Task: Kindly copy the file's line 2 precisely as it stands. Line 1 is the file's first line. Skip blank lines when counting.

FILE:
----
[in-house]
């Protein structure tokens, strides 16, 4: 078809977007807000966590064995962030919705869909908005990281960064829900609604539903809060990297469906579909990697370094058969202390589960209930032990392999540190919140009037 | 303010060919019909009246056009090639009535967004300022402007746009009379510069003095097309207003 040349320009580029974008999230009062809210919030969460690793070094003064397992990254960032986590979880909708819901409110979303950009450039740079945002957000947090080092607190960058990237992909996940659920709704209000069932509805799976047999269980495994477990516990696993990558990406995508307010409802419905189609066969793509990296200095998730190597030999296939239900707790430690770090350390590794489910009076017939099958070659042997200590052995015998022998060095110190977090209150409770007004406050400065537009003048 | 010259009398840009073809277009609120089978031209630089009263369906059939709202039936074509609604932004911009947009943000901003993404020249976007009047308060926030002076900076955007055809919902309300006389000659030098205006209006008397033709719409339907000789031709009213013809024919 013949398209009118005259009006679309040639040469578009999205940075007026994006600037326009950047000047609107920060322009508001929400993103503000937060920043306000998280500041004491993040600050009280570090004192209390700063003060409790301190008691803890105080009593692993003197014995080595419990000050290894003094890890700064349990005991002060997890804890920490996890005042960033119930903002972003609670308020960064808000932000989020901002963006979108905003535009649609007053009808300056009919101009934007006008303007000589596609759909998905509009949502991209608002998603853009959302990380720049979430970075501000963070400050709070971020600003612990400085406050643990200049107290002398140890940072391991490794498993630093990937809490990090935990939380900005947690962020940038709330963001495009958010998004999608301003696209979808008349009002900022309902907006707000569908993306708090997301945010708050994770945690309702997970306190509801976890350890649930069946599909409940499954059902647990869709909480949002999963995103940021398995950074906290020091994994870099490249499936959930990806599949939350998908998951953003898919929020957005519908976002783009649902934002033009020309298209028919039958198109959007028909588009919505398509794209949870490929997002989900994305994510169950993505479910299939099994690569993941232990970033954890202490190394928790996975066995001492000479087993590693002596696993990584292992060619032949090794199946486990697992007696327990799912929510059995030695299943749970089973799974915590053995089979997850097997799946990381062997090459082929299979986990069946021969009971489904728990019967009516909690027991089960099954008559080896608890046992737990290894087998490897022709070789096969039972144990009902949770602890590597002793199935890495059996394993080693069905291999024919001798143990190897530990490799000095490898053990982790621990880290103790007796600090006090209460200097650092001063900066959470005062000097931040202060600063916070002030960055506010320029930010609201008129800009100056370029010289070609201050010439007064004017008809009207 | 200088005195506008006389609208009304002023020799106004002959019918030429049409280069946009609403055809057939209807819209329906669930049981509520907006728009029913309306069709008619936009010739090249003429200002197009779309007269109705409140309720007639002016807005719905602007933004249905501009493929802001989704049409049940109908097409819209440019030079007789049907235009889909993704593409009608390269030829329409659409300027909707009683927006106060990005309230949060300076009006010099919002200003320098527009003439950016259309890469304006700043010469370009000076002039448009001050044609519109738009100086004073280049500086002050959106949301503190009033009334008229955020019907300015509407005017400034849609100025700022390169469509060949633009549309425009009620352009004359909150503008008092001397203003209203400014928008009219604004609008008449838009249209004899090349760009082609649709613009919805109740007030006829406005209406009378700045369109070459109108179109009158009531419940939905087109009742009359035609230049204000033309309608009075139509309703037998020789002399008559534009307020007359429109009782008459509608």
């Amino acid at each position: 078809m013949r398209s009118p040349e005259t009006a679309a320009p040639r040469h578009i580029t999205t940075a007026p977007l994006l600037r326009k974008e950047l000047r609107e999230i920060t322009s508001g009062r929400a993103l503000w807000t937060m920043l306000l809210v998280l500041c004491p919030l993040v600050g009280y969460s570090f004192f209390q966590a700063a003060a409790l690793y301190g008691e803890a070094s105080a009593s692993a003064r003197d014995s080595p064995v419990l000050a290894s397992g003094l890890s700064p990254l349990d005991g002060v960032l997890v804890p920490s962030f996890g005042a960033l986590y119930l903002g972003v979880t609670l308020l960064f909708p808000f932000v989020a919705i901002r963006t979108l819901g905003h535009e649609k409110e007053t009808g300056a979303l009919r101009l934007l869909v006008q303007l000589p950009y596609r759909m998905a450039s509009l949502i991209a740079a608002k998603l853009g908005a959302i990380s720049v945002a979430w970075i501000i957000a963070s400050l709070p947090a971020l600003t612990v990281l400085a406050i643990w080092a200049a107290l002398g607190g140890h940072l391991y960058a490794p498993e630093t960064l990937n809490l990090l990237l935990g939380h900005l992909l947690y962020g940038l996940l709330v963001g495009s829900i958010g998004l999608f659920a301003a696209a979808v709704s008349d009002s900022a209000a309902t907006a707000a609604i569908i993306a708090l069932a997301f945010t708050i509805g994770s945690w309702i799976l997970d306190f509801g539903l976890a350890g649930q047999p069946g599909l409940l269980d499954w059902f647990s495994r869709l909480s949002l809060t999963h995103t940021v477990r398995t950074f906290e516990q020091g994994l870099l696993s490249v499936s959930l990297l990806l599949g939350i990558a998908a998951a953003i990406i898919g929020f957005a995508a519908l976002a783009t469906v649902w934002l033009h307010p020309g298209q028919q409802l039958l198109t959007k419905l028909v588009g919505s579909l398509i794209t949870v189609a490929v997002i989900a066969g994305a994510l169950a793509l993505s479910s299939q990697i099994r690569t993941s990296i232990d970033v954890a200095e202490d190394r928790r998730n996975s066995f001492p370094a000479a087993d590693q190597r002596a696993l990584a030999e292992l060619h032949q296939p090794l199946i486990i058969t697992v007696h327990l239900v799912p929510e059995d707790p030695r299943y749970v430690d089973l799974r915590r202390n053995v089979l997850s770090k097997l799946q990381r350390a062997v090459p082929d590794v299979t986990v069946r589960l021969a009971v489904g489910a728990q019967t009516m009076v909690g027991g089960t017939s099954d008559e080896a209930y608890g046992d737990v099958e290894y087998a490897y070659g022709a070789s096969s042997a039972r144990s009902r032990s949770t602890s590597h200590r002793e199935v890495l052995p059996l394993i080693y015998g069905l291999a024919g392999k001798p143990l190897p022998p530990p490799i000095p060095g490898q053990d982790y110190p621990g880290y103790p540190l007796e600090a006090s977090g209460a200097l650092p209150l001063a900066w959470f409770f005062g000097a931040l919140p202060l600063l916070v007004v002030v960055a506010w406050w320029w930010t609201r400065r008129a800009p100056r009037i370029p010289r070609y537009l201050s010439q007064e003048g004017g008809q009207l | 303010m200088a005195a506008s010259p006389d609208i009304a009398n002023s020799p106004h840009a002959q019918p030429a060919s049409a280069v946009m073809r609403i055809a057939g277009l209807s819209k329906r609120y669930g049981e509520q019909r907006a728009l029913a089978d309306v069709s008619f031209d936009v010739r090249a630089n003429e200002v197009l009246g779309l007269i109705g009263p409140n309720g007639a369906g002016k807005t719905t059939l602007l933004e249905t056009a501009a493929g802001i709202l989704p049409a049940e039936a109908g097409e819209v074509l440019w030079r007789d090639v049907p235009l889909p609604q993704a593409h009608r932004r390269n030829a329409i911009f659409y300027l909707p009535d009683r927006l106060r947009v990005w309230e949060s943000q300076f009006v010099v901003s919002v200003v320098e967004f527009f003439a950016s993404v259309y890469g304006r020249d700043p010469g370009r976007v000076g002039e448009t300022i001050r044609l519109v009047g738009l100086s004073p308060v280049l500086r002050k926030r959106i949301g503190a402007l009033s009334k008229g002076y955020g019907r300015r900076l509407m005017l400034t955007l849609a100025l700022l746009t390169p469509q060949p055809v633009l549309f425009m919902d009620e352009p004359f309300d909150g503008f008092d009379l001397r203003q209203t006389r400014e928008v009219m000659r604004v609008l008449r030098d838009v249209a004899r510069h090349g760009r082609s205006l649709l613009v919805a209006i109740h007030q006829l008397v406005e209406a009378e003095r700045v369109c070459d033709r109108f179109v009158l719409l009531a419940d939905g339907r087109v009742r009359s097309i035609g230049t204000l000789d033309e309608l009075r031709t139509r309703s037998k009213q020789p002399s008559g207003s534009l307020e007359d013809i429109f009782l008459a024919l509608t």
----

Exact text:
């Protein structure tokens, strides 16, 4: 078809977007807000966590064995962030919705869909908005990281960064829900609604539903809060990297469906579909990697370094058969202390589960209930032990392999540190919140009037 | 303010060919019909009246056009090639009535967004300022402007746009009379510069003095097309207003 040349320009580029974008999230009062809210919030969460690793070094003064397992990254960032986590979880909708819901409110979303950009450039740079945002957000947090080092607190960058990237992909996940659920709704209000069932509805799976047999269980495994477990516990696993990558990406995508307010409802419905189609066969793509990296200095998730190597030999296939239900707790430690770090350390590794489910009076017939099958070659042997200590052995015998022998060095110190977090209150409770007004406050400065537009003048 | 010259009398840009073809277009609120089978031209630089009263369906059939709202039936074509609604932004911009947009943000901003993404020249976007009047308060926030002076900076955007055809919902309300006389000659030098205006209006008397033709719409339907000789031709009213013809024919 013949398209009118005259009006679309040639040469578009999205940075007026994006600037326009950047000047609107920060322009508001929400993103503000937060920043306000998280500041004491993040600050009280570090004192209390700063003060409790301190008691803890105080009593692993003197014995080595419990000050290894003094890890700064349990005991002060997890804890920490996890005042960033119930903002972003609670308020960064808000932000989020901002963006979108905003535009649609007053009808300056009919101009934007006008303007000589596609759909998905509009949502991209608002998603853009959302990380720049979430970075501000963070400050709070971020600003612990400085406050643990200049107290002398140890940072391991490794498993630093990937809490990090935990939380900005947690962020940038709330963001495009958010998004999608301003696209979808008349009002900022309902907006707000569908993306708090997301945010708050994770945690309702997970306190509801976890350890649930069946599909409940499954059902647990869709909480949002999963995103940021398995950074906290020091994994870099490249499936959930990806599949939350998908998951953003898919929020957005519908976002783009649902934002033009020309298209028919039958198109959007028909588009919505398509794209949870490929997002989900994305994510169950993505479910299939099994690569993941232990970033954890202490190394928790996975066995001492000479087993590693002596696993990584292992060619032949090794199946486990697992007696327990799912929510059995030695299943749970089973799974915590053995089979997850097997799946990381062997090459082929299979986990069946021969009971489904728990019967009516909690027991089960099954008559080896608890046992737990290894087998490897022709070789096969039972144990009902949770602890590597002793199935890495059996394993080693069905291999024919001798143990190897530990490799000095490898053990982790621990880290103790007796600090006090209460200097650092001063900066959470005062000097931040202060600063916070002030960055506010320029930010609201008129800009100056370029010289070609201050010439007064004017008809009207 | 200088005195506008006389609208009304002023020799106004002959019918030429049409280069946009609403055809057939209807819209329906669930049981509520907006728009029913309306069709008619936009010739090249003429200002197009779309007269109705409140309720007639002016807005719905602007933004249905501009493929802001989704049409049940109908097409819209440019030079007789049907235009889909993704593409009608390269030829329409659409300027909707009683927006106060990005309230949060300076009006010099919002200003320098527009003439950016259309890469304006700043010469370009000076002039448009001050044609519109738009100086004073280049500086002050959106949301503190009033009334008229955020019907300015509407005017400034849609100025700022390169469509060949633009549309425009009620352009004359909150503008008092001397203003209203400014928008009219604004609008008449838009249209004899090349760009082609649709613009919805109740007030006829406005209406009378700045369109070459109108179109009158009531419940939905087109009742009359035609230049204000033309309608009075139509309703037998020789002399008559534009307020007359429109009782008459509608």